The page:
Relations of Class in the Great Depression

Despite the fact that nearly everyone in the country was hurt to some degree by onset of the Depression, the 1930's was a period of exacerbted class conflict. One possible reason for this was the divergent responses which upper and lower class individuals had to the crisis. While many of the richest people in America lost money when the stock market crashed, the upper classes as a whole still retained much of the wealth which they had held before the Depression and in most cases did not suffer from unemployment. Perhaps as a way of displaying their continued prosperity in the face of nationwide suffering (or of trying to show up their social equals who may have been hit harder by the crash) many among the upper classes began to flaunt their wealth more than ever. Working class Americans, many of whom were thrown out of work by the Depression (which they often correctly blamed upon the reckless financial dealings of the upper classes) were shocked and angered by this ostentatious display of wealth.

The upper classes, on the other hand, began to resent their social inferiors (as they saw the lower classes) even more than ever, particularly after the institution of the a number of New Deal programs which were paid for out of taxes on those who still had an income. They often viewed such programs as hand outs, which, as can be seen in this cover, were not somethign which the upper classes felt was their responsibility to provide. They were further angered by the actions of President Roosevelt, who catered to the mass of Americans while largely ignoring the interests of the upper classes. These factors served to heigten class tensions during a period when many Americans (both rich and poor) were already tense over their financial futures.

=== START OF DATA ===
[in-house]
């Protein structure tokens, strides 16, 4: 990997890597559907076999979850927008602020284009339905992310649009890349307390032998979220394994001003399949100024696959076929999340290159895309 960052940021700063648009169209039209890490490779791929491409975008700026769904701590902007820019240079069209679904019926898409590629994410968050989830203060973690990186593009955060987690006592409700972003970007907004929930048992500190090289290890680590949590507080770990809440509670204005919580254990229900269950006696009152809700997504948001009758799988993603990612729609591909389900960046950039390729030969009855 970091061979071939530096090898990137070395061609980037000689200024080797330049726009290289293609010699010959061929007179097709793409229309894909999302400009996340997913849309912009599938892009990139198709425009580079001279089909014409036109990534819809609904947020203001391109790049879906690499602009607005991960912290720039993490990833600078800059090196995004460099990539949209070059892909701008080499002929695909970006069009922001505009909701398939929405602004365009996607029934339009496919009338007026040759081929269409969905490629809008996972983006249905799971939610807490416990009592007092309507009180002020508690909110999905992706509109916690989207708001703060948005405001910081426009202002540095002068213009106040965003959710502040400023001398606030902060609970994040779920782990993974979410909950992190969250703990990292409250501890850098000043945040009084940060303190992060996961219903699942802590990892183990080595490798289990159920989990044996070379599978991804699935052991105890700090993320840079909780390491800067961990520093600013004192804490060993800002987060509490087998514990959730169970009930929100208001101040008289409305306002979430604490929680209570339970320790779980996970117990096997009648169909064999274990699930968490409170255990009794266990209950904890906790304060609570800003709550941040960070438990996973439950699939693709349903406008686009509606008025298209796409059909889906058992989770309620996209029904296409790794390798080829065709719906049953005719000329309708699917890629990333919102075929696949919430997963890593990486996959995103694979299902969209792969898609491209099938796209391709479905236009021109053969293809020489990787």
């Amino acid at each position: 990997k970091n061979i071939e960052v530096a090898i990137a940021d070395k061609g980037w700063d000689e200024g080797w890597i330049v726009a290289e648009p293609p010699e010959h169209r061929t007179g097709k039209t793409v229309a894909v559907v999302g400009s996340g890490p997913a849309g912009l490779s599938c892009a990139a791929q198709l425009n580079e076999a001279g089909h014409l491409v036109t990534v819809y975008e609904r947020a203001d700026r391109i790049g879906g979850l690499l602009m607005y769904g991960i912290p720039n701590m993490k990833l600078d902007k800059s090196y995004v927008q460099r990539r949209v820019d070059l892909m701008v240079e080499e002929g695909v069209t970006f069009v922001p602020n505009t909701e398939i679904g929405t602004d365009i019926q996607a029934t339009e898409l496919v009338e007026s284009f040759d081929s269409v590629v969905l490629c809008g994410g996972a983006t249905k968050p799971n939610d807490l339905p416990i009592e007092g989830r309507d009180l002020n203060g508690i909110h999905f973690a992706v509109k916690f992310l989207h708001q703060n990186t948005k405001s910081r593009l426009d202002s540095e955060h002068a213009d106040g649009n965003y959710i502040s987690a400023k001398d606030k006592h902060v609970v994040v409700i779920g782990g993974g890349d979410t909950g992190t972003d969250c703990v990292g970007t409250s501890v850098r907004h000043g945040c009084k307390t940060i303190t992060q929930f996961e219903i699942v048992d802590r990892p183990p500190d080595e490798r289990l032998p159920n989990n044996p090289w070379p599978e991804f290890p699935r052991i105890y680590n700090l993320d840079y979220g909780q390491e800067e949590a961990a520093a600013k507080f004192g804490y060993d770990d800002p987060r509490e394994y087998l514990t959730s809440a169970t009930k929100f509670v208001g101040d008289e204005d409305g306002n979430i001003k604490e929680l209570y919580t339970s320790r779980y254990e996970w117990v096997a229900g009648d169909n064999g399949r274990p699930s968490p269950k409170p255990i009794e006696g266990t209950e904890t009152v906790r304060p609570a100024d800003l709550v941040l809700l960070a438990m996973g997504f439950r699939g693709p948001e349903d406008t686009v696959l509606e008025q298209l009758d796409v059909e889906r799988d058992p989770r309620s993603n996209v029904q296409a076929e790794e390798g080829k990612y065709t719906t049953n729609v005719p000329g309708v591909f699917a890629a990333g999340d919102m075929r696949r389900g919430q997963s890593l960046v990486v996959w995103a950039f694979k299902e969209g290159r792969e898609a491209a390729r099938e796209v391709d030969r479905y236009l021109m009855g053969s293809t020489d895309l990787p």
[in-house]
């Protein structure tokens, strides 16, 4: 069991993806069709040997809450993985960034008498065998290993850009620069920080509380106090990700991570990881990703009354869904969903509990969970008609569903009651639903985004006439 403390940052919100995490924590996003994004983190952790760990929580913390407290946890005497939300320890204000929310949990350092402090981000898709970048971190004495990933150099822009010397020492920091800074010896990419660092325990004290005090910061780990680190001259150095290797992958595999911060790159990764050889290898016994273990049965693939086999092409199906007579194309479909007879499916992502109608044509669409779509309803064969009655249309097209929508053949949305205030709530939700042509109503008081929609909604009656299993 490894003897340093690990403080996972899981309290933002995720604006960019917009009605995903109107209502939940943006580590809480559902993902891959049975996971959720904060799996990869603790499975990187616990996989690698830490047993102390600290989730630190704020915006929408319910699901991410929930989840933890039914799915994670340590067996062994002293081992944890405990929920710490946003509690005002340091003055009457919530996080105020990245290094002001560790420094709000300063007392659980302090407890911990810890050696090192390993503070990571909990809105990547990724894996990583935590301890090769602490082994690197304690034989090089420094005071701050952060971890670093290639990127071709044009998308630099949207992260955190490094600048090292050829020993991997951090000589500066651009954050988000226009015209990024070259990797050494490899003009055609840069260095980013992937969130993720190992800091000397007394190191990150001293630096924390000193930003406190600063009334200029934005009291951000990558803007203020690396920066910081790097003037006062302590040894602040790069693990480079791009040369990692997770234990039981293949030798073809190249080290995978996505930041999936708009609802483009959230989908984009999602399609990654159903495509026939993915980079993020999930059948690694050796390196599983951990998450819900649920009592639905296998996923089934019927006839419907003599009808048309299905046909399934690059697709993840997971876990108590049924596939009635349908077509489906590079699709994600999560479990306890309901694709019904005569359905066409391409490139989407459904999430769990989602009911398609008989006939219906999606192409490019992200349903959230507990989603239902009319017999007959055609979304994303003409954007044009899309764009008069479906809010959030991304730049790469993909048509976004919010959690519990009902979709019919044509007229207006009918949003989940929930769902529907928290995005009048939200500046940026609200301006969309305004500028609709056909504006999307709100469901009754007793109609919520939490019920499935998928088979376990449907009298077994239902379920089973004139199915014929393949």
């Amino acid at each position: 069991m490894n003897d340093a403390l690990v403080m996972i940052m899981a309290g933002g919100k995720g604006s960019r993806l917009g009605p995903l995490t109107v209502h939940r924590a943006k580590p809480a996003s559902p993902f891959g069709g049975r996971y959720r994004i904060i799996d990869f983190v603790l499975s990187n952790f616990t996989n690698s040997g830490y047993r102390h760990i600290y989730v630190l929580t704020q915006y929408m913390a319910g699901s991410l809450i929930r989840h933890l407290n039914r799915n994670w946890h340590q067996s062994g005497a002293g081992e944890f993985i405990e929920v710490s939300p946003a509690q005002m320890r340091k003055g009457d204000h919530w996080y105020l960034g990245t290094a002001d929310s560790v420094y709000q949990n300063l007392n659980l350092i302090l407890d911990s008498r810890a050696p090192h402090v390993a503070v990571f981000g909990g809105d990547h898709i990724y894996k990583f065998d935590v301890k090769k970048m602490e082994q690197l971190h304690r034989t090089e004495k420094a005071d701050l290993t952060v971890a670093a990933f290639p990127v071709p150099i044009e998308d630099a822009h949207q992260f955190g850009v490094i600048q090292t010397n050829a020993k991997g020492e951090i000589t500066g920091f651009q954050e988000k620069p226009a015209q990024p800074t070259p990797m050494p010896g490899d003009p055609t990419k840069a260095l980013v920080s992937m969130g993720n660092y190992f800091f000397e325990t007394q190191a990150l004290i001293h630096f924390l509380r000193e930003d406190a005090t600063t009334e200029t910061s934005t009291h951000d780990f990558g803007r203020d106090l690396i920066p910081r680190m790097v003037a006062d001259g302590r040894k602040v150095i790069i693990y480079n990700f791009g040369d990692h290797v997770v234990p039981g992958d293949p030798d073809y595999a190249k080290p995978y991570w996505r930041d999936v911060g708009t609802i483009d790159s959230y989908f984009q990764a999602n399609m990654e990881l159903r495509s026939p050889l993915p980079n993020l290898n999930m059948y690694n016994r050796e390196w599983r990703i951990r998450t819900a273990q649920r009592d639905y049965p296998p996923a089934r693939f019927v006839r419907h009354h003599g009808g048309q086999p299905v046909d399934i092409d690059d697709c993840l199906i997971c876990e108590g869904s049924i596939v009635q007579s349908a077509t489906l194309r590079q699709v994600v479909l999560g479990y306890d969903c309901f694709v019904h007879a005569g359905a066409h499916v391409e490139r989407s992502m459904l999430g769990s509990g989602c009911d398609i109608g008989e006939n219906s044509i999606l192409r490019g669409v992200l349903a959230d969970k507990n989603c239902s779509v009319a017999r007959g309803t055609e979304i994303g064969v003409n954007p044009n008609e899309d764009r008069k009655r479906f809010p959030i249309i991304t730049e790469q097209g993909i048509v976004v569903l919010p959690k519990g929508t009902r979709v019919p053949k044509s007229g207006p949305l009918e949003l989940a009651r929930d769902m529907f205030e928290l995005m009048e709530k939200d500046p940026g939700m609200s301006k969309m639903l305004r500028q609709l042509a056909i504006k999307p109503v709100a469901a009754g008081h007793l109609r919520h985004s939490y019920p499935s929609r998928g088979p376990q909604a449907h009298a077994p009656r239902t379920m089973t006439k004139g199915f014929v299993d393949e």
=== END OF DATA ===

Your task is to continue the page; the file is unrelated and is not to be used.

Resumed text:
Amid this tension, class conflicts often became very visible and even violent, especially in cases of worker strikes. New Deal regulations helped foster significant unionization and these unions would often run into conflict with company hired police forces. Such conflicts, like the Memorial Day Massacre in Chicago, often left people dead on both sides. Upper class Americans, sensitized by the Russian Revolution not two decades before, feared that a class war might be on the horizon as a number of workers joined the Communist party. While these violent conflicts never reached such a boiling point (thanks largely to the New Deal programs which many among the upper classes opposed) fears of this sort helped contribute to a general suspicion on both sides for the entire decade of the thirties.


August 10, 1940


October 13, 1934


November 19, 1938

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